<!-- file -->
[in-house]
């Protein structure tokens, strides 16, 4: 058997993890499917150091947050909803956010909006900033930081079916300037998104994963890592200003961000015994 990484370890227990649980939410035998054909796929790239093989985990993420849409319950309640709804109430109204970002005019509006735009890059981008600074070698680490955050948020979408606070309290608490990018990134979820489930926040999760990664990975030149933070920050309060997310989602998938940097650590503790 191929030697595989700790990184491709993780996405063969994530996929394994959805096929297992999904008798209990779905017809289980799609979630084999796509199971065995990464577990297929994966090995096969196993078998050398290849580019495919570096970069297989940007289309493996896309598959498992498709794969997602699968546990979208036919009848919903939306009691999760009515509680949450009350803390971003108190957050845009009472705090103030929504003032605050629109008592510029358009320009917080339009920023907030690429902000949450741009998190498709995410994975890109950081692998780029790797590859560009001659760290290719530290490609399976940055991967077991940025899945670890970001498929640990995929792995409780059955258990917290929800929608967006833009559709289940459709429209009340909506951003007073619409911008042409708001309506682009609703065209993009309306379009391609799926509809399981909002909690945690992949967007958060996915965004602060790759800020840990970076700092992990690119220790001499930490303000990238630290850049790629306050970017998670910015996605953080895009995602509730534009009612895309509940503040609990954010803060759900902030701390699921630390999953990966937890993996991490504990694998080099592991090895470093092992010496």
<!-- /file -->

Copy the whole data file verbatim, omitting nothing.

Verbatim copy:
[in-house]
């Protein structure tokens, strides 16, 4: 058997993890499917150091947050909803956010909006900033930081079916300037998104994963890592200003961000015994 990484370890227990649980939410035998054909796929790239093989985990993420849409319950309640709804109430109204970002005019509006735009890059981008600074070698680490955050948020979408606070309290608490990018990134979820489930926040999760990664990975030149933070920050309060997310989602998938940097650590503790 191929030697595989700790990184491709993780996405063969994530996929394994959805096929297992999904008798209990779905017809289980799609979630084999796509199971065995990464577990297929994966090995096969196993078998050398290849580019495919570096970069297989940007289309493996896309598959498992498709794969997602699968546990979208036919009848919903939306009691999760009515509680949450009350803390971003108190957050845009009472705090103030929504003032605050629109008592510029358009320009917080339009920023907030690429902000949450741009998190498709995410994975890109950081692998780029790797590859560009001659760290290719530290490609399976940055991967077991940025899945670890970001498929640990995929792995409780059955258990917290929800929608967006833009559709289940459709429209009340909506951003007073619409911008042409708001309506682009609703065209993009309306379009391609799926509809399981909002909690945690992949967007958060996915965004602060790759800020840990970076700092992990690119220790001499930490303000990238630290850049790629306050970017998670910015996605953080895009995602509730534009009612895309509940503040609990954010803060759900902030701390699921630390999953990966937890993996991490504990694998080099592991090895470093092992010496």